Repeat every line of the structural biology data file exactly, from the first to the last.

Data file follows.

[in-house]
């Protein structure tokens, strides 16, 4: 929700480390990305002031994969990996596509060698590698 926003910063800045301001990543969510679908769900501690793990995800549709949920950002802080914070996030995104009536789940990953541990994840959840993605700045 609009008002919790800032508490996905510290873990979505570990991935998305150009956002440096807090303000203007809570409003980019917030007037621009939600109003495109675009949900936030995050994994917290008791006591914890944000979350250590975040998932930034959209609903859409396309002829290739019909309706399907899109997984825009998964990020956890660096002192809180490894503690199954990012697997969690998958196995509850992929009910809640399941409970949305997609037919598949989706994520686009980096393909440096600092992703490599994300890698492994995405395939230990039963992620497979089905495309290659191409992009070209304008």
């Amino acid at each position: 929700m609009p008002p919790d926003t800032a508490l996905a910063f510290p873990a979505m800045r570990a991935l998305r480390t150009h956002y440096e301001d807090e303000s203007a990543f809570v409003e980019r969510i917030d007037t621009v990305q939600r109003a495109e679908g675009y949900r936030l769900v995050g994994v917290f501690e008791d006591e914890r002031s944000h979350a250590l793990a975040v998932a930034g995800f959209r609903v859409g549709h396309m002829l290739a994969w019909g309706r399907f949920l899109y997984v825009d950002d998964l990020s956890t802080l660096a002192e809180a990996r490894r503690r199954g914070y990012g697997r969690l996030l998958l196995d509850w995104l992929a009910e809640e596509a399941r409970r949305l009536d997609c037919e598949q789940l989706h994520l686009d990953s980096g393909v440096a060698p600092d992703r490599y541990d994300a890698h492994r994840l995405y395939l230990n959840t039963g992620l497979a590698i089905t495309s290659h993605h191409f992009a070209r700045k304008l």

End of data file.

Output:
[in-house]
């Protein structure tokens, strides 16, 4: 929700480390990305002031994969990996596509060698590698 926003910063800045301001990543969510679908769900501690793990995800549709949920950002802080914070996030995104009536789940990953541990994840959840993605700045 609009008002919790800032508490996905510290873990979505570990991935998305150009956002440096807090303000203007809570409003980019917030007037621009939600109003495109675009949900936030995050994994917290008791006591914890944000979350250590975040998932930034959209609903859409396309002829290739019909309706399907899109997984825009998964990020956890660096002192809180490894503690199954990012697997969690998958196995509850992929009910809640399941409970949305997609037919598949989706994520686009980096393909440096600092992703490599994300890698492994995405395939230990039963992620497979089905495309290659191409992009070209304008």
């Amino acid at each position: 929700m609009p008002p919790d926003t800032a508490l996905a910063f510290p873990a979505m800045r570990a991935l998305r480390t150009h956002y440096e301001d807090e303000s203007a990543f809570v409003e980019r969510i917030d007037t621009v990305q939600r109003a495109e679908g675009y949900r936030l769900v995050g994994v917290f501690e008791d006591e914890r002031s944000h979350a250590l793990a975040v998932a930034g995800f959209r609903v859409g549709h396309m002829l290739a994969w019909g309706r399907f949920l899109y997984v825009d950002d998964l990020s956890t802080l660096a002192e809180a990996r490894r503690r199954g914070y990012g697997r969690l996030l998958l196995d509850w995104l992929a009910e809640e596509a399941r409970r949305l009536d997609c037919e598949q789940l989706h994520l686009d990953s980096g393909v440096a060698p600092d992703r490599y541990d994300a890698h492994r994840l995405y395939l230990n959840t039963g992620l497979a590698i089905t495309s290659h993605h191409f992009a070209r700045k304008l």